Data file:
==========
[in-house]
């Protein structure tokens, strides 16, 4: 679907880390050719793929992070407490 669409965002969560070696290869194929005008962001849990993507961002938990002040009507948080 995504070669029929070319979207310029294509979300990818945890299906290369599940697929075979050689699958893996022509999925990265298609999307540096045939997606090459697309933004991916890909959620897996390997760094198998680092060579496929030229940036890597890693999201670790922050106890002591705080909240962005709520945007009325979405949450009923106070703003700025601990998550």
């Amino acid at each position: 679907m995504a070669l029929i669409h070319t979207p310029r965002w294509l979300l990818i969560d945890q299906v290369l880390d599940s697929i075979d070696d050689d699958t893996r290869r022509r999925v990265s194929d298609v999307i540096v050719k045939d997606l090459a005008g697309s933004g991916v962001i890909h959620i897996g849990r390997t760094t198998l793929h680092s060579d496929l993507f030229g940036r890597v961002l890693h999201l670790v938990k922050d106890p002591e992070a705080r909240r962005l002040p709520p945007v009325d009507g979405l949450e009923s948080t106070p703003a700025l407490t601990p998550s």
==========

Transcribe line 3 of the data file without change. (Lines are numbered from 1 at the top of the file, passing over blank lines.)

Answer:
């Amino acid at each position: 679907m995504a070669l029929i669409h070319t979207p310029r965002w294509l979300l990818i969560d945890q299906v290369l880390d599940s697929i075979d070696d050689d699958t893996r290869r022509r999925v990265s194929d298609v999307i540096v050719k045939d997606l090459a005008g697309s933004g991916v962001i890909h959620i897996g849990r390997t760094t198998l793929h680092s060579d496929l993507f030229g940036r890597v961002l890693h999201l670790v938990k922050d106890p002591e992070a705080r909240r962005l002040p709520p945007v009325d009507g979405l949450e009923s948080t106070p703003a700025l407490t601990p998550s």